There’s only one simple answer to the question of what it takes to take care of a child with cerebral palsy: patience. As the condition may present with a wide range of physical impairments and different levels of severity, there are myriad approaches to preparing a child with cerebral palsy to reach his or her full potential, and to achieve embrace some degree of independence and quality of life. However, most of these will involve a sequence of incremental steps requiring time and focus, so patience is paramount.
What are the symptoms of Cerebral Palsy?
In most cases, impaired motor function is the biggest obstacle facing a child with cerebral palsy. The physical disorder is often classified as being spastic, ataxic, or dyskinetic, and frequently a mix of two or more types. Spastic cerebral palsy is the most common, characterized by stiff muscles and difficulty controlling movement. Dyskinetic (or athetoid) cerebral palsy is denoted by involuntary movements or spasms. Ataxic cerebral palsy is indicated by balance and depth perception issues.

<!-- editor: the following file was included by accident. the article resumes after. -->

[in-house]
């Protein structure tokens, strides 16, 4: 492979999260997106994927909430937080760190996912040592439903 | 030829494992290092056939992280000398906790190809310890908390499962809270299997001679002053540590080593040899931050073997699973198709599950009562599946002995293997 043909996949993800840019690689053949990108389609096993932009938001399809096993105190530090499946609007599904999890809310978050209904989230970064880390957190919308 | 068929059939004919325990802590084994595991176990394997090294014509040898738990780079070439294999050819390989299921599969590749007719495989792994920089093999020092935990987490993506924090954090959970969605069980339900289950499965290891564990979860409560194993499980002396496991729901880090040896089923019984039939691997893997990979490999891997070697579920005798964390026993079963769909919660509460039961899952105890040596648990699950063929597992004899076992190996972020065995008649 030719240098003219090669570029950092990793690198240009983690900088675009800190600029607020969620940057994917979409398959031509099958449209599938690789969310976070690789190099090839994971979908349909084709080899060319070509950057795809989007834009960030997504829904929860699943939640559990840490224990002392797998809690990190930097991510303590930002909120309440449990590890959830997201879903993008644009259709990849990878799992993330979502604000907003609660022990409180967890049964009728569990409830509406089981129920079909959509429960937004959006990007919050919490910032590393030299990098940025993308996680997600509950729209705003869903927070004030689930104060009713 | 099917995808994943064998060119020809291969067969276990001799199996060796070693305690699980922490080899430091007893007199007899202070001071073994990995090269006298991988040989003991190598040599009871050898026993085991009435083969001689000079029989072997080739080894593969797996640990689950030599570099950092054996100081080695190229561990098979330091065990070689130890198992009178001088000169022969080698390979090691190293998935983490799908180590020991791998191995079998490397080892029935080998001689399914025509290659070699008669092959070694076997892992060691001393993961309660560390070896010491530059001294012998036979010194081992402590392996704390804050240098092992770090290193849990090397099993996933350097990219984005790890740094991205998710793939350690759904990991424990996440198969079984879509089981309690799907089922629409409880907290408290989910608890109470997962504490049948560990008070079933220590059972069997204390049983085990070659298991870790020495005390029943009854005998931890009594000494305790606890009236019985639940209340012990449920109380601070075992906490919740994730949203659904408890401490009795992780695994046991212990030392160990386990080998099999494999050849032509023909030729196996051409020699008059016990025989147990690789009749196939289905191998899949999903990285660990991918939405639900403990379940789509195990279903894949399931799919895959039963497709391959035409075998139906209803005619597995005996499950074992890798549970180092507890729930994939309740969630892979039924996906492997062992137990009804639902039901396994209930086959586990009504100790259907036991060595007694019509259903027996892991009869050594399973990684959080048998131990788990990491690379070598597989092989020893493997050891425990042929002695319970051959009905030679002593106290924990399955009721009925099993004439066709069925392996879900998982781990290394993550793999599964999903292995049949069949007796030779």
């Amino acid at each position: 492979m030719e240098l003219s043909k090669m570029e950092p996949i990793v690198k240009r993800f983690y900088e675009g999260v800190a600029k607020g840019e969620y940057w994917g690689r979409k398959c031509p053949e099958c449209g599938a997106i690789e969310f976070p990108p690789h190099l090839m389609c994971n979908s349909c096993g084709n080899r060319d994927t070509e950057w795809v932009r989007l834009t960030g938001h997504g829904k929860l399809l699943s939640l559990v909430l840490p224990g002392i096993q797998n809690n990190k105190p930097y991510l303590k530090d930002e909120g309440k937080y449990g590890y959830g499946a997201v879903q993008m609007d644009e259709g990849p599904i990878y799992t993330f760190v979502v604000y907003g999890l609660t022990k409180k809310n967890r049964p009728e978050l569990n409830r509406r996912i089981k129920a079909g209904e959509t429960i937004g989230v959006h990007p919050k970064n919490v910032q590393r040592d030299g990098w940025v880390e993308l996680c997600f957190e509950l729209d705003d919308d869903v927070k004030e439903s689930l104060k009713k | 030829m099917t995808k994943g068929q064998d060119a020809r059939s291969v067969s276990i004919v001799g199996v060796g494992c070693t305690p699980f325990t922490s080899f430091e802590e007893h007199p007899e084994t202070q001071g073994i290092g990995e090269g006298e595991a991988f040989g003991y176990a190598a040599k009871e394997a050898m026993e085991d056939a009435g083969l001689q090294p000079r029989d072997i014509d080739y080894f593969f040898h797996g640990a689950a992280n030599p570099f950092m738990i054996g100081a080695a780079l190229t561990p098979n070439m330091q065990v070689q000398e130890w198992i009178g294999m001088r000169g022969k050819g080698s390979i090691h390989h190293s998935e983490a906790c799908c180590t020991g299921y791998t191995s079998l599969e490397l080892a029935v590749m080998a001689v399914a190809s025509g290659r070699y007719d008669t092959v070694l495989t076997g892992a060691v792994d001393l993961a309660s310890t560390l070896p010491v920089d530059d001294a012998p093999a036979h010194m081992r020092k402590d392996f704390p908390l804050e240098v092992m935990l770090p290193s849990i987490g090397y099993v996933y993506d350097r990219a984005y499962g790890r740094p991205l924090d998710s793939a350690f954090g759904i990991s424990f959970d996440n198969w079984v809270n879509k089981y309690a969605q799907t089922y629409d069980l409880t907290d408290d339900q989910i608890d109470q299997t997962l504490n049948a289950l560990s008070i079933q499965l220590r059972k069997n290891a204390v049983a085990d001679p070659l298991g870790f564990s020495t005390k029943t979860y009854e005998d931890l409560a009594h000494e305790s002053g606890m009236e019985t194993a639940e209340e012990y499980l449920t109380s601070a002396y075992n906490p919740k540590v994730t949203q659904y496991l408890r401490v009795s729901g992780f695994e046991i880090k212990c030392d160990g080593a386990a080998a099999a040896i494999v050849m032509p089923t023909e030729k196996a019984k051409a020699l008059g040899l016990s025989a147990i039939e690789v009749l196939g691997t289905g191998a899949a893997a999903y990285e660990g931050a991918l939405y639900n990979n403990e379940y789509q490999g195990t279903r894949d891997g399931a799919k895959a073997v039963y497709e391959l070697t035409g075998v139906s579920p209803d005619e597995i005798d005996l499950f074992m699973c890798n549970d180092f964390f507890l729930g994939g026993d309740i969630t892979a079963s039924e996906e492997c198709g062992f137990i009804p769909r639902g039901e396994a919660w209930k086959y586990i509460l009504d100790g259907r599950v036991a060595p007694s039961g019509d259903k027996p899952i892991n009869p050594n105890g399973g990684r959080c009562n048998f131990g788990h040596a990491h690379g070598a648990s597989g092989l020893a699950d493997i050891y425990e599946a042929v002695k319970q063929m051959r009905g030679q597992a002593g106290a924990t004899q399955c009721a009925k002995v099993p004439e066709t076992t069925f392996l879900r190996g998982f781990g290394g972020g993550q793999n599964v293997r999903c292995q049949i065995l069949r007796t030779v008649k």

These conditions may present in children at an early age, manifesting as difficulties with eating and drinking, speech, mobility, and personal care. Treatment most often includes physical therapy, occupational therapy, and speech therapy, some of which may be reinforced by medical and orthotic devices.
Helping your child with Cerebral Palsy
Caring for a child with cerebral palsy can be taxing and frustrating. Children with cerebral palsy will take longer to develop the ability to walk, feed, or clean themselves, and in some cases may never achieve full independence in one or all of these areas. In any case, the goal is to maximize a child’s ability and minimize frustration. In most cases, speech, physical, and occupational therapy may prove crucial first steps in helping both caregiver and child alleviate some of the challenges of cerebral palsy.
Speech therapy for children with Cerebral Palsy
Speech therapy focuses on helping children communicate, and also to attain greater control over their mouth and tongue. Some children may experience difficulty chewing and swallowing, so speech therapy will focus on practicing jaw, tongue, and throat muscles. As the name suggests, speech therapy is also indicated to help children develop techniques to better enunciate, or to speak altogether. Improved communication can prove indispensable in practicing other modes of therapy as well.